7. Prepare your elevator pitch.

There's nothing worse than being asked the question, "What do you do?" and suddenly coming up blank. The idea of a traditional elevator pitch is a bit outdated, but the underlying strategy is still a good one: Come up with a few sentences you can use to accurately describe yourself or your business.

Being an effective networker means going into events with a purpose and a plan. It also means being 100 percent committed to connecting authentically with those around you. It's not exactly rocket science, but a little bit of preparation before your next networking event could be what sets you apart from the pack.

8. Introduce yourself.

Networking events can be awkward. Particularly if you're an introvert, starting conversations may not come naturally. Vow to overcome your natural temptation to blend into the woodwork, and make a point of introducing yourself to at least five people each day.

9. Focus on how people feel when they're with you.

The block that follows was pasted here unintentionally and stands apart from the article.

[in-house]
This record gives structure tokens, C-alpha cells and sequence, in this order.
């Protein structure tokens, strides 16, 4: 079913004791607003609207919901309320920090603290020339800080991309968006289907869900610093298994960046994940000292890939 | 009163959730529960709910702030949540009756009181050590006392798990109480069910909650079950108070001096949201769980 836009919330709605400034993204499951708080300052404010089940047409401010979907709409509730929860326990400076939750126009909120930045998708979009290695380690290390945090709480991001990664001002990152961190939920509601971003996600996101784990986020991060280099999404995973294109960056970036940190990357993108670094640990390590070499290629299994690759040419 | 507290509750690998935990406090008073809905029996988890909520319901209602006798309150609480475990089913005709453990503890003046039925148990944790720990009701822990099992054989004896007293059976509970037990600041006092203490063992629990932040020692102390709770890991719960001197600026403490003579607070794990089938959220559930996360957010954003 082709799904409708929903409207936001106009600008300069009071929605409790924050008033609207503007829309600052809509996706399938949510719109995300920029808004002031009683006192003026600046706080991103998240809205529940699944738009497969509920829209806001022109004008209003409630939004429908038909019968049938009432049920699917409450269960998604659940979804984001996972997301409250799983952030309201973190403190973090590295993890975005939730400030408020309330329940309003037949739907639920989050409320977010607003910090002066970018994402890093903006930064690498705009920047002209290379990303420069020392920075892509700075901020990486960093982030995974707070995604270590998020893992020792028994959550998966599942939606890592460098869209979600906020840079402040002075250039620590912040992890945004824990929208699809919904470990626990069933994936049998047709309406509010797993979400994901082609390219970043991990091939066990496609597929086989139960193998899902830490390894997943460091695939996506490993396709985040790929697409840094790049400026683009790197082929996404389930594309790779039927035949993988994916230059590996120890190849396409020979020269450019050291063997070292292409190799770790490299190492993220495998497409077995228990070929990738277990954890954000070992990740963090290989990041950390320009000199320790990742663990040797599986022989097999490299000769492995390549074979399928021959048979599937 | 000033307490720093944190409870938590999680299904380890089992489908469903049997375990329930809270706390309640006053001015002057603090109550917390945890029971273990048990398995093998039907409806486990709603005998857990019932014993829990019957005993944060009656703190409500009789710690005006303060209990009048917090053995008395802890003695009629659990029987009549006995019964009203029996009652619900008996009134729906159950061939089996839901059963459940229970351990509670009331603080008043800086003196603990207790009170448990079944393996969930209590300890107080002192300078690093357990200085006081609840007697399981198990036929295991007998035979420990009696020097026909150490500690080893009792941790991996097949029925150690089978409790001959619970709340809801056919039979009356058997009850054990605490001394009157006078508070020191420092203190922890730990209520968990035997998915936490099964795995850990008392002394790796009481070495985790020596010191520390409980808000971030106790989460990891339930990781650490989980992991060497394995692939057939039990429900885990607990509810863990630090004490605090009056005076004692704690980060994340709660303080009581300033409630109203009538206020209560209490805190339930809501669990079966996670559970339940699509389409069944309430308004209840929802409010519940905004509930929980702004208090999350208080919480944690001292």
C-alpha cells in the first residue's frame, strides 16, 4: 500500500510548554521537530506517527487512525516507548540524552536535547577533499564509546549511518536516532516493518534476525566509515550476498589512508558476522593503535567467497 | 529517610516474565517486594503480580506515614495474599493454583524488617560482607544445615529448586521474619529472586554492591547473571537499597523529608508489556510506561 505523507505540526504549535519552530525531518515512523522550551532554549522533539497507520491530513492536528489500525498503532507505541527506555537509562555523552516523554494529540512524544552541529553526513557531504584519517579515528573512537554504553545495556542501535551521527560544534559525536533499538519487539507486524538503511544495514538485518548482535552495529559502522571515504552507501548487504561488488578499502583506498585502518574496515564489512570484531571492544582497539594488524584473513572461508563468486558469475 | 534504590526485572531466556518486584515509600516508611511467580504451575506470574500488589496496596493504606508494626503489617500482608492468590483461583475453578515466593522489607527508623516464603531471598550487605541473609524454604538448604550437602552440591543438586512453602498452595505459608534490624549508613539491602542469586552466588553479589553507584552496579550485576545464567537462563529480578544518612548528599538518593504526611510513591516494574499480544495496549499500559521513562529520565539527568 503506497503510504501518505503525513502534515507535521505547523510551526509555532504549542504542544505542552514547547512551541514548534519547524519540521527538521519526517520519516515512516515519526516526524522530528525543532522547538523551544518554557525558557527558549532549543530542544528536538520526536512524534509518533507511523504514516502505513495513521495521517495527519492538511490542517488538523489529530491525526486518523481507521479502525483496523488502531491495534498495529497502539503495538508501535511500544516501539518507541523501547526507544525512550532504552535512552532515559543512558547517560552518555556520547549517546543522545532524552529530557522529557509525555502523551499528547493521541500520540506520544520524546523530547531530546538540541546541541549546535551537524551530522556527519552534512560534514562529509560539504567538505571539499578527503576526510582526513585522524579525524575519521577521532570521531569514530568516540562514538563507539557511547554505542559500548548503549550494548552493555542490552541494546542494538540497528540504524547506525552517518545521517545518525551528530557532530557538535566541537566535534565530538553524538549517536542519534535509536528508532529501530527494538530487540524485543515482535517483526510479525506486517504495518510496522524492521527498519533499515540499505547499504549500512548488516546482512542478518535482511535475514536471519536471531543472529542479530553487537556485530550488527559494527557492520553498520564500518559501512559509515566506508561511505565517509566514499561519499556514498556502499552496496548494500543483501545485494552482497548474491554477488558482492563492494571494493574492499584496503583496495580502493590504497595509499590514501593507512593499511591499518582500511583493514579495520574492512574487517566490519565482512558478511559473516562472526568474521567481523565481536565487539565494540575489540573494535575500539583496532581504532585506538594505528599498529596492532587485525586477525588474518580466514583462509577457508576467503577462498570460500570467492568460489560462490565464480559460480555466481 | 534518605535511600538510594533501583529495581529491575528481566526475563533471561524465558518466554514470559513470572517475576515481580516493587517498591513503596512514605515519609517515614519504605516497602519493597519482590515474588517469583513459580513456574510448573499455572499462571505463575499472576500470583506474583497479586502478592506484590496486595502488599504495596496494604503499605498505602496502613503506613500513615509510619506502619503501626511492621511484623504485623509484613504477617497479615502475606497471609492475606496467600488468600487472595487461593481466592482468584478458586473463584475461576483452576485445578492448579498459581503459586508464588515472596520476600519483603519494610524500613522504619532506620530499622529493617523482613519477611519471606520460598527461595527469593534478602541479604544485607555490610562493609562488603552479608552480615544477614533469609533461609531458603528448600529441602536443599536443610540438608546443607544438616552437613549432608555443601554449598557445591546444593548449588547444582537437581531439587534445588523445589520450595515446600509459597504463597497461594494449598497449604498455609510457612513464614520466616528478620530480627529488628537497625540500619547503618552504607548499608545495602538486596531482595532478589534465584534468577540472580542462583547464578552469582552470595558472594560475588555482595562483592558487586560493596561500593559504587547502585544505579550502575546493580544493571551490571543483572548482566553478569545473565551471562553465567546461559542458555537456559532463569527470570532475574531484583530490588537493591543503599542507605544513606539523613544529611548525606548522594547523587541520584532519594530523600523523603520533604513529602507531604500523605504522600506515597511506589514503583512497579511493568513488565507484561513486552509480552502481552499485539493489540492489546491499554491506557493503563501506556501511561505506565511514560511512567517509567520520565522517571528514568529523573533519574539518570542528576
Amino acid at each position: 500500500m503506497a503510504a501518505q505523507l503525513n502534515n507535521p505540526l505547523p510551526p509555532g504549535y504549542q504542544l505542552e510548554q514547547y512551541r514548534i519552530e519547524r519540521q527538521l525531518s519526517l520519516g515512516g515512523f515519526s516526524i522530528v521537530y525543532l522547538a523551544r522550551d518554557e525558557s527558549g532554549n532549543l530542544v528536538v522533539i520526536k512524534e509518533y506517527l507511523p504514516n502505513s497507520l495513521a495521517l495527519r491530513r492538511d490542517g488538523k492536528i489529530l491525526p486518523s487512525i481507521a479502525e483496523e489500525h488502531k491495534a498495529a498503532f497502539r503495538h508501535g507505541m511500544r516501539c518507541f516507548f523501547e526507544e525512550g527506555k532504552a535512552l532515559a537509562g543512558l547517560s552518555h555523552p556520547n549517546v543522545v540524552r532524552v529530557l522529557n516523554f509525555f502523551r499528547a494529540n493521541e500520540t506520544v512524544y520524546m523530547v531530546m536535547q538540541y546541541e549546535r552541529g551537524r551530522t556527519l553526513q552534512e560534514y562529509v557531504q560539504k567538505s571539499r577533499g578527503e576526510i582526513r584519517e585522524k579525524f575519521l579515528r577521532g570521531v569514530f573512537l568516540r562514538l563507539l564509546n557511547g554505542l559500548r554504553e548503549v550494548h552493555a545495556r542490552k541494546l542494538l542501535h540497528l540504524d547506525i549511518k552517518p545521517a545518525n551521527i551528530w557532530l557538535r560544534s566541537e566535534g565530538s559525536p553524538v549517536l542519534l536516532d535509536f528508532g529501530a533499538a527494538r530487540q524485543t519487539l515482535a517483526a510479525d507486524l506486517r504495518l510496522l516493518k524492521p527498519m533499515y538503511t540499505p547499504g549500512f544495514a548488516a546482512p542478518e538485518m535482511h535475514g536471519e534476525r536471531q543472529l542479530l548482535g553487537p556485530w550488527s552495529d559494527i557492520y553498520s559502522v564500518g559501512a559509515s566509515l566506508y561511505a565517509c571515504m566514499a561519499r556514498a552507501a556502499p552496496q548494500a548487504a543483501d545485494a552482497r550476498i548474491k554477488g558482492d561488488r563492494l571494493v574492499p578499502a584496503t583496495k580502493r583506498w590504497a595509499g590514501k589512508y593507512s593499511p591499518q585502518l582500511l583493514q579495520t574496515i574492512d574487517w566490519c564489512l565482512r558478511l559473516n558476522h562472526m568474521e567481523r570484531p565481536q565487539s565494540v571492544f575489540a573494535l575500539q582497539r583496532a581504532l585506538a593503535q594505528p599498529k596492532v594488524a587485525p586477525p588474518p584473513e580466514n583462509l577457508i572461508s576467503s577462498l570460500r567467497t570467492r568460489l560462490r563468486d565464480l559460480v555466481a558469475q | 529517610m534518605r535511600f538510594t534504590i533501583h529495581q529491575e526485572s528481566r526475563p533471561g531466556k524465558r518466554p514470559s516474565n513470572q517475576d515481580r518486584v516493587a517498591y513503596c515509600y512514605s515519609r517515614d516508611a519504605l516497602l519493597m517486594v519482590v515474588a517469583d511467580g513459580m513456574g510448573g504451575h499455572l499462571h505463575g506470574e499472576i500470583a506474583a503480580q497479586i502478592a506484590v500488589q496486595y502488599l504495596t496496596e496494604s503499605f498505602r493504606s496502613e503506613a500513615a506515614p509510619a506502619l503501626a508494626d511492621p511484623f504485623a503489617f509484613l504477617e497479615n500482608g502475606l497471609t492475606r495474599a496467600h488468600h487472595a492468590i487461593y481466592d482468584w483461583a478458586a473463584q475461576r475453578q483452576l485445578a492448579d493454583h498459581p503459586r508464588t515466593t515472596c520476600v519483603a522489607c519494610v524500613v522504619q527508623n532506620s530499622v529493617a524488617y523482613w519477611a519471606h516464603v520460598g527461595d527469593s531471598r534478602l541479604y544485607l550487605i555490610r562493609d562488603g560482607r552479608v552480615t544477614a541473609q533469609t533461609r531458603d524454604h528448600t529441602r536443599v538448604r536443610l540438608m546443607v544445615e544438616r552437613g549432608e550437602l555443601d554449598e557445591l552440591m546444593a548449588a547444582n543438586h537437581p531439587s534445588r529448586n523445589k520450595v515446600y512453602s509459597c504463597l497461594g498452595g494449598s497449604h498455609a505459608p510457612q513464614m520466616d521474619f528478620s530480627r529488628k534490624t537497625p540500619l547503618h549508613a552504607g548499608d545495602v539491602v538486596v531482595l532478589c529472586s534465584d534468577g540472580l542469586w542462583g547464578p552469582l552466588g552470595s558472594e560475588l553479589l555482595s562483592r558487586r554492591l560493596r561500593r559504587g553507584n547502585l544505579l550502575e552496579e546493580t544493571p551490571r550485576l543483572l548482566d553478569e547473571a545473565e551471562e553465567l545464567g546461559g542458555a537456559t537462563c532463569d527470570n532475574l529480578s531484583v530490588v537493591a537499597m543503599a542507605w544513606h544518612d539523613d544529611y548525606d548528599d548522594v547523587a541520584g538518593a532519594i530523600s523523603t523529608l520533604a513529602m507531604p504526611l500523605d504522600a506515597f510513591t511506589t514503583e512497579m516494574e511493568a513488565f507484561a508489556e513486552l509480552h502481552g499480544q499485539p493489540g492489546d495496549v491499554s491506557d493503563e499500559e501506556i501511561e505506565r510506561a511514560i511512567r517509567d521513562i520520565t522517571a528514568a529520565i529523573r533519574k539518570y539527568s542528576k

Instead of focusing on how you feel at the event, focus on making your conversation partner feel good about themselves. You can do this through being a great listener, asking thoughtful questions and giving your undivided attention. After the event, people are more likely to remember those individuals who made them feel good about themselves.

10. Do not, under any circumstances, ditch a conversation partner for someone more "important."

I understand the temptation to weasel your way out of a dead end conversation in order to talk with that big network affiliate manager who just walked into the room. And while there's nothing wrong with subtly steering a conversation to a close, abruptly ending it to speak with someone "better" is a definite networking faux pas.

11. Be a listener.

When in doubt, listen. Ask questions, and then listen to the answers. Ask a person's name, and then actually listen to it and make a mental note to remember it or write your note on the back of their business card. Most people at these events are talkers, so being a thoughtful listener can set you apart from the pack.

12. Take notes.

Immediately following an event/meeting jot down helpful information you gleaned. These details will quickly fade in the days following an event, so taking physical notes can help.